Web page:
Increasing green public investment while consolidating deficits will be a central challenge of this decade. A green fiscal pact would address this tension, but difficult trade-offs remain.

By: Zsolt Darvas and Guntram B. Wolff Topic: European Macroeconomics & Governance Date: September 9, 2021
Read article More by this author
 

Podcast

Podcast

Environmental, societal and governance criteria: hit or miss?

Is sustainable investing contributing to society’s climate and social goals, or preventing systemic change?

By: The Sound of Economics Topic: Energy & Climate, Finance & Financial Regulation Date: August 26, 2021
Read article More on this topic
 

Blog Post

How much investment do we need to reach net zero?

The size and scope of investments needed to reach net zero will have significant macroeconomic implications.

By: Klaas Lenaerts, Simone Tagliapietra and Guntram B. Wolff Topic: Energy & Climate Date: August 25, 2021
Read article More on this topic More by this author
 

Opinion

Small investors punch above their weight when it comes to improving corporate governance

Far from being irresponsible know-nothings, retail investors provide a vital counterpoint to institutional investors.

By: Rebecca Christie Topic: Finance & Financial Regulation Date: August 25, 2021
Read article
 

Blog Post

Will European Union recovery spending be enough to fill digital investment gaps?

The recovery facility will boost digital transformation, but questions remain whether it will be sufficient to achieve Europe’s digital ambitions.

By: Zsolt Darvas, J. Scott Marcus and Alkiviadis Tzaras Topic: European Macroeconomics & Governance, Innovation & Competition Policy Date: July 20, 2021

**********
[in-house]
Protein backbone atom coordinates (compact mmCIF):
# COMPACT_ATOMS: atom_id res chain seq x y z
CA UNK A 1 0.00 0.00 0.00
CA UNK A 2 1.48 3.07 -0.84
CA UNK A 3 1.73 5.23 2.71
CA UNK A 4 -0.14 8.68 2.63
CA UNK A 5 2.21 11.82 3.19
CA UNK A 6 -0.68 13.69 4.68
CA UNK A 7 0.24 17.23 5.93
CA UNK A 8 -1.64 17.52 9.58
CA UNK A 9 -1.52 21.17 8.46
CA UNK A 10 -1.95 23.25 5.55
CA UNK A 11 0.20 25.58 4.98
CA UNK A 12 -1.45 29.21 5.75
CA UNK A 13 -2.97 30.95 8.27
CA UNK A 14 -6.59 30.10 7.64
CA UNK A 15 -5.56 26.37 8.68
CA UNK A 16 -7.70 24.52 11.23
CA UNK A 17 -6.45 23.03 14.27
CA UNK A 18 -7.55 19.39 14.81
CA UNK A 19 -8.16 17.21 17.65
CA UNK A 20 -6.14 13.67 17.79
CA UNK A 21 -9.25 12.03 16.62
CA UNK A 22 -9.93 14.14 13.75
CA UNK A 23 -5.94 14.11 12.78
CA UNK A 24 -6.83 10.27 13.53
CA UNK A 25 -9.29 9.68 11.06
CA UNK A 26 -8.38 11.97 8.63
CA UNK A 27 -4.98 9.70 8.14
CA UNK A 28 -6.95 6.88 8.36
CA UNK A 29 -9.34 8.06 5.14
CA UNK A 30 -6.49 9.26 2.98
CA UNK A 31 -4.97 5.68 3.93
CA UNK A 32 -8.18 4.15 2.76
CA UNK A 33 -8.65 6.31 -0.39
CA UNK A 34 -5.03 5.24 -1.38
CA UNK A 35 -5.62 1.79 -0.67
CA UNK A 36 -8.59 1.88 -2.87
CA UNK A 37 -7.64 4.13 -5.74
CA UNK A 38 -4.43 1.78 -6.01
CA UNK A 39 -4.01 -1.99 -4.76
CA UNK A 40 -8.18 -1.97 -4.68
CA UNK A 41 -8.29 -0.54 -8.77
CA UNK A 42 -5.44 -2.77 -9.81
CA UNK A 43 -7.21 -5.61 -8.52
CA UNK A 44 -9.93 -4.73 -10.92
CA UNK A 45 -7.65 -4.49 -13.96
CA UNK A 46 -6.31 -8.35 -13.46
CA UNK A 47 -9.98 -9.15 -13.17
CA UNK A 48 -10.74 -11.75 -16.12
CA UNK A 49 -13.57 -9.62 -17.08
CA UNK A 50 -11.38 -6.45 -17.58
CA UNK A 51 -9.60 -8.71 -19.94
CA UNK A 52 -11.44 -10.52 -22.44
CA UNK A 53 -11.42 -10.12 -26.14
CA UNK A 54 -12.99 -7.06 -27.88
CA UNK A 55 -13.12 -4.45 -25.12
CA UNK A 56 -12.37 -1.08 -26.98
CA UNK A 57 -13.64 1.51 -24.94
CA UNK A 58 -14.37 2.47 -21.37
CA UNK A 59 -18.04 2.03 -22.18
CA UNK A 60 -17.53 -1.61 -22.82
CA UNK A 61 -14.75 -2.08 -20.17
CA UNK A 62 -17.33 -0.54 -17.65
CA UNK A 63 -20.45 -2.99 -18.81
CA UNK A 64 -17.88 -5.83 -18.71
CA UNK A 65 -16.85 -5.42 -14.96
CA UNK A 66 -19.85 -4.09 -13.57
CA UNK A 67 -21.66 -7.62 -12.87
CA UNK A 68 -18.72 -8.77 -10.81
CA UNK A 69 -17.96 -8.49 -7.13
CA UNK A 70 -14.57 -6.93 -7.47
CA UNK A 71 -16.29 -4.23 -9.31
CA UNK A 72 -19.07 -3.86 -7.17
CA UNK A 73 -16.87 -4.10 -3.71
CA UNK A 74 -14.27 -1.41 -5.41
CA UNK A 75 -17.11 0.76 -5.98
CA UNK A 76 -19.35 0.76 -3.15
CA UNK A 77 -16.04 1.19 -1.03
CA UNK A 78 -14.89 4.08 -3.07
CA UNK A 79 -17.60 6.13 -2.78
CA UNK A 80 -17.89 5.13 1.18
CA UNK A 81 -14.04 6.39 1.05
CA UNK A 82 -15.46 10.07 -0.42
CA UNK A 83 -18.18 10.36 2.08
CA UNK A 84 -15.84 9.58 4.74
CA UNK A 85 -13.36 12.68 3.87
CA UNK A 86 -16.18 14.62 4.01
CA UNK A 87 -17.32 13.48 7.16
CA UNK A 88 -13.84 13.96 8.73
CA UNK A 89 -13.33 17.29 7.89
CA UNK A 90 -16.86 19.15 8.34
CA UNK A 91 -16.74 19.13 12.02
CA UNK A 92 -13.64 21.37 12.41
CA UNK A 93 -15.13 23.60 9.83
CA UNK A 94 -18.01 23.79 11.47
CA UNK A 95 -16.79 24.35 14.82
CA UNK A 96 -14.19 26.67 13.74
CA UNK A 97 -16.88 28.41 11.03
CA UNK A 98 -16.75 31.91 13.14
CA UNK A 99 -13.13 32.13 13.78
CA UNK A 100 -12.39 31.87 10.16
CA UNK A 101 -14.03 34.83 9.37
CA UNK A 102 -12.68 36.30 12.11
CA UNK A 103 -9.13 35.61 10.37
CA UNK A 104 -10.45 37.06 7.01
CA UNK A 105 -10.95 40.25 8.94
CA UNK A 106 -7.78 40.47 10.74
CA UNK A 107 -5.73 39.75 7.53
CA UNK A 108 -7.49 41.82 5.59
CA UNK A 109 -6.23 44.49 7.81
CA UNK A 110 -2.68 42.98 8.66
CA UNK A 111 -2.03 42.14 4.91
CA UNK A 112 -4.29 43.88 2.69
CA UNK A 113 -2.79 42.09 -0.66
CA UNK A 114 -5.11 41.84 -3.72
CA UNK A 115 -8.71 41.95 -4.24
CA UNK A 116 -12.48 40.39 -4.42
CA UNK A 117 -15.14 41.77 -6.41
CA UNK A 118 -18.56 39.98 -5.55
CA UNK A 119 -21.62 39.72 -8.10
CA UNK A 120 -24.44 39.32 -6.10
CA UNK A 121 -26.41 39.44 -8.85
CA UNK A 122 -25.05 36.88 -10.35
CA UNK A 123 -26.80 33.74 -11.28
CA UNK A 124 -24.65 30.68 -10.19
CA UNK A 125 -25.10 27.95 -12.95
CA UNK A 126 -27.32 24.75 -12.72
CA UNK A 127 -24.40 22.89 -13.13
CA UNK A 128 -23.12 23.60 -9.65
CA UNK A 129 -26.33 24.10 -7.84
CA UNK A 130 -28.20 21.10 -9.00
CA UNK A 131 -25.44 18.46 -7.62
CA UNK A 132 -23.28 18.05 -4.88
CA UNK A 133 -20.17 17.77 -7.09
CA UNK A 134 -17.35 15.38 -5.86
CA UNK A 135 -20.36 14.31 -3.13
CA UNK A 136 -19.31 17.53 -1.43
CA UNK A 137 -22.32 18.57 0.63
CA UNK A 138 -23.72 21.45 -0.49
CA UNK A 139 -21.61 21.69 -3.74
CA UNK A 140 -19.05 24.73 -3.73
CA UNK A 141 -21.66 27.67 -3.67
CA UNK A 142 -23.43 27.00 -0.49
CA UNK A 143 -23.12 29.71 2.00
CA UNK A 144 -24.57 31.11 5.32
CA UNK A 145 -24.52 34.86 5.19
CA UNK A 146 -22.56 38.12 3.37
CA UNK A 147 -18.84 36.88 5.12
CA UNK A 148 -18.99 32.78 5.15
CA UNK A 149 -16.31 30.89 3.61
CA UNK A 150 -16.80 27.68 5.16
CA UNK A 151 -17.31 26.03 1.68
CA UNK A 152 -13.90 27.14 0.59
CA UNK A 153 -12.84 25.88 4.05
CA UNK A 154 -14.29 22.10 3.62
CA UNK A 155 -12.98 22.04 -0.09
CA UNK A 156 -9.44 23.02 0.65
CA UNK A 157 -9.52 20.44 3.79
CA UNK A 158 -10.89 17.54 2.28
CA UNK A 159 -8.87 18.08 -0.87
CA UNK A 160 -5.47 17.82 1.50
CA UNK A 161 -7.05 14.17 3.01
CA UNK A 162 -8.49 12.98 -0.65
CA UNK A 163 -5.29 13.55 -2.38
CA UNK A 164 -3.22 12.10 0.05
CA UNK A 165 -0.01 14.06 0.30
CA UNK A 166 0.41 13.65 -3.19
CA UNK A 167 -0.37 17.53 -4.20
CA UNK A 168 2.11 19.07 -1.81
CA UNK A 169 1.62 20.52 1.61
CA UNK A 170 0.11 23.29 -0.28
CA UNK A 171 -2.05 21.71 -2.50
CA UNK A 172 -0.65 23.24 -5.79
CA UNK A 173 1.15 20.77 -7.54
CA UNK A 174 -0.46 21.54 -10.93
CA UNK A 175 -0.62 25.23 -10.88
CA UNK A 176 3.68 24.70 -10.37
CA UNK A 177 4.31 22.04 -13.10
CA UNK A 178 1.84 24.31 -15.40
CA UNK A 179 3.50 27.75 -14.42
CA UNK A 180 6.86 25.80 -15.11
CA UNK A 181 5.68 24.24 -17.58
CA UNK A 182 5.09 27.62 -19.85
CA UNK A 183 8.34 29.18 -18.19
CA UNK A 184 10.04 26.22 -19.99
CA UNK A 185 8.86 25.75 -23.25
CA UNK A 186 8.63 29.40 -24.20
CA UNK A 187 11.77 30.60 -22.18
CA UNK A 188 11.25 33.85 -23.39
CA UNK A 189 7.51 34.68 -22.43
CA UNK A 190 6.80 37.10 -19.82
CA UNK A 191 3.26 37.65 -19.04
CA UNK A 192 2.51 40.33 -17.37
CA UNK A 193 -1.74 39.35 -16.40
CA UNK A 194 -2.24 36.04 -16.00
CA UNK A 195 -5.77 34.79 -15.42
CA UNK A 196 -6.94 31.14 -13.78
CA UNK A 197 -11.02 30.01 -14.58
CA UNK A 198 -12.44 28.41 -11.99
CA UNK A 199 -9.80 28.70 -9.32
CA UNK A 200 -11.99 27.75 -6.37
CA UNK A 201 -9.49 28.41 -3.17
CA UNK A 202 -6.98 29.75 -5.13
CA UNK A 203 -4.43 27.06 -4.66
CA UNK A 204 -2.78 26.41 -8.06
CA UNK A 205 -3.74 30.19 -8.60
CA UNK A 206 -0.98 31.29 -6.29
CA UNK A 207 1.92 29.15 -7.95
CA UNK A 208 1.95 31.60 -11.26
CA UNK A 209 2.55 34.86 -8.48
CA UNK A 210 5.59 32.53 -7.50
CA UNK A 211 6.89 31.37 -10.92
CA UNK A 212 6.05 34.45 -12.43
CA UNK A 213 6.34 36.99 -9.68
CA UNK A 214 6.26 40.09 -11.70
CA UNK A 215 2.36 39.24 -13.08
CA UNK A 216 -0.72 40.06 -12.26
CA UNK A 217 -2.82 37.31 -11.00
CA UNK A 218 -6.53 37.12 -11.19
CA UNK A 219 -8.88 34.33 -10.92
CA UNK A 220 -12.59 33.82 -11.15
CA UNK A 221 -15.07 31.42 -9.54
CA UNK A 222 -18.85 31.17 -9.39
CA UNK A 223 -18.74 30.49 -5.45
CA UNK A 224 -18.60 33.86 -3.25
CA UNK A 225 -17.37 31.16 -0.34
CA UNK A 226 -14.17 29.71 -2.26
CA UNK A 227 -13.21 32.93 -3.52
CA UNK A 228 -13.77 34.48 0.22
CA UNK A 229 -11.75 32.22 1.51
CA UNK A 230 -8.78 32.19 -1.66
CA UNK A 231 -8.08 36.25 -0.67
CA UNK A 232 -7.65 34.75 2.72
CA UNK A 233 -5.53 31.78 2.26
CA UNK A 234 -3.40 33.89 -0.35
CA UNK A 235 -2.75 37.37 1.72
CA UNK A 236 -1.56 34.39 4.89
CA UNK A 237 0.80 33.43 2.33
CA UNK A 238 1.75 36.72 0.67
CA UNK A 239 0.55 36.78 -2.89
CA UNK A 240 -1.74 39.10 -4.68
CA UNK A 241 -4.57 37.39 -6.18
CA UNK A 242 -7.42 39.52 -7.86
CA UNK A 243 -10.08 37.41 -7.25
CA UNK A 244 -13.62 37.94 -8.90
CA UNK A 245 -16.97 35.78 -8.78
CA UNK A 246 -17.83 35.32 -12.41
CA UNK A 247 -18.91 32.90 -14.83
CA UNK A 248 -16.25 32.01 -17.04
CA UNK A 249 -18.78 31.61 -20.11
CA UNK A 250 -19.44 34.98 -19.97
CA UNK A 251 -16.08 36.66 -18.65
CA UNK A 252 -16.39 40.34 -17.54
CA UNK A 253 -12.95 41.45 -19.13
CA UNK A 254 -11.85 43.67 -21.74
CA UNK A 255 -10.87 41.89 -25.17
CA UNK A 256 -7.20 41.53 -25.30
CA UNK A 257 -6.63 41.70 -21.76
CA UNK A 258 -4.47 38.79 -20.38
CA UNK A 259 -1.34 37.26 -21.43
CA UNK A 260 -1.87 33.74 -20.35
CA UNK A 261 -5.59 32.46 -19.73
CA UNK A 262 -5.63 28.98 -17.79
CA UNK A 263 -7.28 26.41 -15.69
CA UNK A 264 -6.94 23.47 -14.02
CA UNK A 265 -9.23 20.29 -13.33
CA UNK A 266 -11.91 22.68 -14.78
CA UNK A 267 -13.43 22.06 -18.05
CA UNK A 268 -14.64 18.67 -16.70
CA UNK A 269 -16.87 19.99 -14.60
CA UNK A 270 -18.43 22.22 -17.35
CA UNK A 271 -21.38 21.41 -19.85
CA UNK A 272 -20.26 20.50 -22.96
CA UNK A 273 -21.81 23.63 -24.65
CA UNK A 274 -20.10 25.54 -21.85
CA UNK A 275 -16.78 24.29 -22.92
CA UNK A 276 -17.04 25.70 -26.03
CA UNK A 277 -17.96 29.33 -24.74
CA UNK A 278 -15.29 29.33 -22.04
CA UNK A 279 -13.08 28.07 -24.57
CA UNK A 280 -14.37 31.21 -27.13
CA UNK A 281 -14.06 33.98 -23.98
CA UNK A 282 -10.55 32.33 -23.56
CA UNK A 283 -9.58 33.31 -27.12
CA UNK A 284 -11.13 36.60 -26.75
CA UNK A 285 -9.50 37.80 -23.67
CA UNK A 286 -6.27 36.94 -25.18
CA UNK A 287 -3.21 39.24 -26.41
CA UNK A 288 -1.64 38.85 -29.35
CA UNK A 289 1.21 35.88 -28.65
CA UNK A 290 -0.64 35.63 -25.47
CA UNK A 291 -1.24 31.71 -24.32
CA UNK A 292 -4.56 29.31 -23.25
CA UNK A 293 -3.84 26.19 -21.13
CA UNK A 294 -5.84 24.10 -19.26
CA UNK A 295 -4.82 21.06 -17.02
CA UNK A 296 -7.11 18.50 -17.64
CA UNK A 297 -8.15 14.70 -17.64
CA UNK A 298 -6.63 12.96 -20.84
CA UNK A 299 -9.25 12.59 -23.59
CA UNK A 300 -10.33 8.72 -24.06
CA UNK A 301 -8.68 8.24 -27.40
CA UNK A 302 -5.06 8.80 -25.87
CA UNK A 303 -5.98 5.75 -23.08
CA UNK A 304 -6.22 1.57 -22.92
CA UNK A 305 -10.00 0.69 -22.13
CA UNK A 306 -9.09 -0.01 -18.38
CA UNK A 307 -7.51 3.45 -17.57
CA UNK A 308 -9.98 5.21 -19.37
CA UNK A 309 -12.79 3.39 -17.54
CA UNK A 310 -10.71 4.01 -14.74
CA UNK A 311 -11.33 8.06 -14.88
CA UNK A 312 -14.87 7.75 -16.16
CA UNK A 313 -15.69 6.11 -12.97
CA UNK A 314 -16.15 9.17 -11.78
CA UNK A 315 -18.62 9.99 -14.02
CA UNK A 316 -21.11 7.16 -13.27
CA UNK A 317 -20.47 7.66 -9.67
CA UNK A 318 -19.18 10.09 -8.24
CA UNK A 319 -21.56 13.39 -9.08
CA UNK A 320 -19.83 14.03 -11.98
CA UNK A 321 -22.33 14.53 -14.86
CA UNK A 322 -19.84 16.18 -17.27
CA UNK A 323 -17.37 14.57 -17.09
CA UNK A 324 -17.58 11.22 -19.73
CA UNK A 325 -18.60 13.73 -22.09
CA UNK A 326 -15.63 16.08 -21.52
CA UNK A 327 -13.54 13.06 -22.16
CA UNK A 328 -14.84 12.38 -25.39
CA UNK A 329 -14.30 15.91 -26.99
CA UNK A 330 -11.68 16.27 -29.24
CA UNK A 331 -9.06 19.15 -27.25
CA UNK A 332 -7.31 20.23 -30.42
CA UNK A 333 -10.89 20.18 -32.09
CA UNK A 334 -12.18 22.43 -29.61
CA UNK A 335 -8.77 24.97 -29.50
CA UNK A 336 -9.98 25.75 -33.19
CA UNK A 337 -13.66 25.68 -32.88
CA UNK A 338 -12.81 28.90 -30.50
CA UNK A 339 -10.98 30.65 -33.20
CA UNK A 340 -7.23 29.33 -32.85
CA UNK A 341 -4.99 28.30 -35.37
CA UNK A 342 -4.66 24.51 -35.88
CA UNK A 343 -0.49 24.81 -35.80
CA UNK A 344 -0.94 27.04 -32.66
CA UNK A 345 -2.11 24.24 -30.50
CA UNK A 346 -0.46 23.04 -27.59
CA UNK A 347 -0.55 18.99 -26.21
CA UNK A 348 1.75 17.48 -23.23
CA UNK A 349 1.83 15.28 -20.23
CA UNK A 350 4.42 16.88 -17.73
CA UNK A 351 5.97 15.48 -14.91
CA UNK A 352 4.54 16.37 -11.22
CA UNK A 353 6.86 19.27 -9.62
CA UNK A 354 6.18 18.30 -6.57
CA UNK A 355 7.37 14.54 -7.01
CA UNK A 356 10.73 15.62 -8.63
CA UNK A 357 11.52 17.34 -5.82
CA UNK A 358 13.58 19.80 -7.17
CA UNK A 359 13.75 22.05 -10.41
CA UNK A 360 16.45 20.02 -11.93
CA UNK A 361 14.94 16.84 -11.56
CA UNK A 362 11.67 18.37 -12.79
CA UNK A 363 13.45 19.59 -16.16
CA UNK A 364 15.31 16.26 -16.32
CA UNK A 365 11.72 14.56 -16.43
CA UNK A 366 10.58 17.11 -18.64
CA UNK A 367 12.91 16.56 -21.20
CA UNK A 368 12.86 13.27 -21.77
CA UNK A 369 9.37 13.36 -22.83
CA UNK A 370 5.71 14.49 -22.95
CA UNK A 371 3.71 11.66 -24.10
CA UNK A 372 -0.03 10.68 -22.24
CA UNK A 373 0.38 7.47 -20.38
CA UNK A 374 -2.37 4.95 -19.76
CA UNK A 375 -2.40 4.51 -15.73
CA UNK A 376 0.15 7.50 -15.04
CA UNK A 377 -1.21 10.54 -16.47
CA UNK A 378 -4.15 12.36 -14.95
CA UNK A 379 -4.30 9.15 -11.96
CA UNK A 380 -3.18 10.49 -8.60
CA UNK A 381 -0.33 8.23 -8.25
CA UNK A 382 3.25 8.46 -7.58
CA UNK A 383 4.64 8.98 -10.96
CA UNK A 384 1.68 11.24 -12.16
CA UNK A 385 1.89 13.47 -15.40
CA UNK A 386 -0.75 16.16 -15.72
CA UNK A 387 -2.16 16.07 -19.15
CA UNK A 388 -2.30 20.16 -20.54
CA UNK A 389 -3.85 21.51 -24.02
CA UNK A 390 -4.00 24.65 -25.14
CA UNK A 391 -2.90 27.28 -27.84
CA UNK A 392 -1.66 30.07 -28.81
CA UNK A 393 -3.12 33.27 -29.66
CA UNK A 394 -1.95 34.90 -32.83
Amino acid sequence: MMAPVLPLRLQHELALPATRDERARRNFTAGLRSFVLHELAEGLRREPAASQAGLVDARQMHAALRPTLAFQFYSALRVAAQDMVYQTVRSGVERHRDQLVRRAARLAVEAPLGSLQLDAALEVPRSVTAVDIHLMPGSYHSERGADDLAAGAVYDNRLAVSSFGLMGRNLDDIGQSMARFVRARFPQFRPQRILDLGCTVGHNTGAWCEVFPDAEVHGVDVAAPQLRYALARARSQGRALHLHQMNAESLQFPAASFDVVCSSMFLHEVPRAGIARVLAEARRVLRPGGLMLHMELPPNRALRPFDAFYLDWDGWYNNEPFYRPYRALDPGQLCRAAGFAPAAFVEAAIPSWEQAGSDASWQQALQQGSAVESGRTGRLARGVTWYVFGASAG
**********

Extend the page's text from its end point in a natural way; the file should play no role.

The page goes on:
Read article Download PDF
 

External Publication

Building the Road to Greener Pastures

How the G20 can support the recovery with sustainable local infrastructure investment.

By: Mia Hoffmann, Ben McWilliams and Niclas Poitiers Topic: Global Economics & Governance, Testimonies Date: July 15, 2021
Read article More by this author
 

Blog Post

SPACs in the gap

Special-purpose acquisition vehicles could fill a gap in European equity markets and lure risk-averse investors off the sidelines.

By: Rebecca Christie Topic: European Macroeconomics & Governance, Finance & Financial Regulation Date: July 13, 2021
Read article More on this topic
 

Blog Post

A breakdown of EU countries’ post-pandemic green spending plans

An analysis of European Union countries’ recovery plans shows widely differing green spending priorities.

By: Klaas Lenaerts and Simone Tagliapietra Topic: European Macroeconomics & Governance Date: July 8, 2021
Read article Download PDF More on this topic
 

Policy Contribution

Commercialisation contracts: European support for low-carbon technology deployment

To cut the cost of decarbonisation significantly, the best solution would be to provide investors with a predictable carbon price that corresponds to the envisaged decarbonisation pathway.

By: Ben McWilliams and Georg Zachmann Topic: Energy & Climate Date: July 1, 2021
Read article
 

Opinion

Relaunching transatlantic cooperation with a carbon border adjustment mechanism

The best way for the EU and the US to jointly introduce carbon border adjustment would be to form a ‘climate club’.

By: Simone Tagliapietra and Guntram B. Wolff Topic: Energy & Climate, Global Economics & Governance Date: June 11, 2021
Load more posts